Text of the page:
When do the Mystery Girls begin solving cases? Who might enjoy Mystery Girls?
Mystery Girls debuts on ABC Family Wednesday, June 25 at 8:30pm, but beware, because ABC Family is doing that stupid thing where they air episodes out of order with no explanation. Instead of airing the pilot-the episode I've seen-they're airing the series' third episode, 'Death Becomes Her.' ABC Family must not be a Firefly fan!
What good things will I find in Mystery Girls?
The show feels like most ABC Family sitcoms, which means if you're a fan of Melissa & Joey (another series laced with '90s nostalgia) or Baby Daddy, chances are you'll also enjoy Mystery Girls. If you're longing for the days of Donna Martin and Kelly Taylor, you might also enjoy the show and the pointed Shannen Doherty reference in the original pilot (which will air July 16).
What clues point to Mystery Girls being terrible?
The series has plenty of problems, but Garth and Spelling both completely sell their roles as former co-stars who've fallen out of touch and live in different worlds. I can't imagine why! Garth fits easily into the role of Charlie, a level-headed suburban housewife exasperated by Spelling's Holly, who's still trying to convince the world she's relevant long after her hit show was canceled. The two have an easy chemistry which obviously comes from their real-life friendship and the years spent working together as co-stars in the '90s. And even if Spelling's performance feels over-the-top 100 percent of the time, it's a natural fit for the character.
So, should I hire the Mystery Girls?
Like many ABC Family sitcoms before it, Mystery Girls goes for the obvious, tired, cheap laughs that young audiences eat up. Those of us old enough to have watched the original Beverly Hills, 90210 (or anyone who desires intelligence in their humor) will probably find them cringeworthy in their simplicity. The stereotypes also loom large and loud; From Nick's effeminate mannerisms and loud response to everything, to Holly's shallowness, it's hard to take anything seriously.
Can I maybe see a trailer before I decide? Mystery Girls premieres Wednesday, June 25 at 8:30pm on ABC Family.
But the show's most egregious error is that it attempts to make pointed jokes and remarks alluding to real life-i.e. the aforementioned Shannen Doherty joke-but the series doesn't ever come off as being self-aware. I could be wrong and Mystery Girls is actually a cleverly designed satire about Spelling's entire career post- 90210, and if that's the case, this is a brilliant masterpiece, but I think it's just Spelling's natural fame-hungry tendencies bubbling to the surface that sells her role. At one point Spelling actually says, 'I am a famous person!' to a police officer who thinks she's a hooker (she's dressed like a hooker). And Garth's character later has the line, 'I look at this whole thing and it just looks like a desperate bid for attention,' and she wasn't saying it with a wink and a nod! Considering Spelling co-created the show, you'd think these were purposeful, but I'd bet they're not.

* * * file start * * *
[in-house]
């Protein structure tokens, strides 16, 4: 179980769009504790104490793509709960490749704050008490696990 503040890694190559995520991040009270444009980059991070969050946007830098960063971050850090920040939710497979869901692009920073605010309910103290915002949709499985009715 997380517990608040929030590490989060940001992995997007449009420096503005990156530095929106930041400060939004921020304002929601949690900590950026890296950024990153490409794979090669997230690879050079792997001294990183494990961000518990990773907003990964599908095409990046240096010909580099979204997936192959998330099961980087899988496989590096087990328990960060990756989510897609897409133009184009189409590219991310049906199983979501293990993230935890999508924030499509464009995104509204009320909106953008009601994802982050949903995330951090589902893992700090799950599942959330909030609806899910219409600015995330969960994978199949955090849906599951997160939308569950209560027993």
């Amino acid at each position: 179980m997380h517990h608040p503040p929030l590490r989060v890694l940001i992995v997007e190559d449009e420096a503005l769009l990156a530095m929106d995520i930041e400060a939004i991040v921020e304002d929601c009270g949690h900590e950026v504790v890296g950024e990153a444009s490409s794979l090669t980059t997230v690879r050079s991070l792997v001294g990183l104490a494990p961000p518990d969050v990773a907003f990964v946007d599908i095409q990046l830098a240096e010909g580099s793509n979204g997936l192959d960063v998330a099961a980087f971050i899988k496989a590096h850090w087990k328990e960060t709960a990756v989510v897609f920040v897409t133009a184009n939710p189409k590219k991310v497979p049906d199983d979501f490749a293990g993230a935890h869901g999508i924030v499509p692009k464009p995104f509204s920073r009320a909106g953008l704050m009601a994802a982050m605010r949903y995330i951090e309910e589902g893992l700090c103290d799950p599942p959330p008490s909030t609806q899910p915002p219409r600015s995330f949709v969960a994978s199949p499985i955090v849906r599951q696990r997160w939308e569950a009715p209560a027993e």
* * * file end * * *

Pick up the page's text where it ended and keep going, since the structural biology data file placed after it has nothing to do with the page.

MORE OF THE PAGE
It's fun to see Garth and Spelling together again, so if that's your thing, then I'd say watch it, but if you're not a 90210 fan, feel free to skip it if you have something better to do.
Sure! Here ya go!
PARIS - Haider Ackermann does not thrill to describing his inspirations. He doesn't care to be tarred with their brush. Cornered among the weeds in the garden after his presentation, he admitted, under some duress, that in his new collection, 'I saw Keith Richards, Iggy Pop.' Then he clammed up: 'I don't like to talk about it.'
But some weeks before, Mr. Ackermann had seen his first Rolling Stones concert. The sight of Mick and especially Keith vamping onstage energized him, and came back to the designer as he styled the collection. They have the quality that he looks for in 'the modern dandy,' the man he seeks to dress - a 'decadence we're missing now.'
The Ackermann aesthetic for men has been consistent since it was introduced, first at the 2010 Pitti Uomo fair in Florence, then at its regular show slot during the 2013 Paris fashion week calendar. It's a lustrous, Byronic take on the male wardrobe, clothes for a wine-dark world in which a waistcoat is essential but jeans are expendable. A fair complaint about Mr. Ackermann's work is that it has remained too rooted in this narrow vision, gorgeous but precious. But he has been eking out new nuances each time.
This season, the spirit of the rock gods took the collection into edgier territory. Mr. Ackermann's men (and two women) were still layered in robes and vests, scarves and jackets, but the range of textures and materials has been enlarged. There were skinny trousers in leather and vinyl, roomy pajama trousers, bombers in crushed velvet and a number of pieces in a leafy jacquard.
At Carven, Guillaume Henry was channeling new icons too. The designer's stamp has so far been one of gentle sweetness. He has scored hits in the past with florals and prints lifted from artists' canvases. This season, he roughed his heroes up.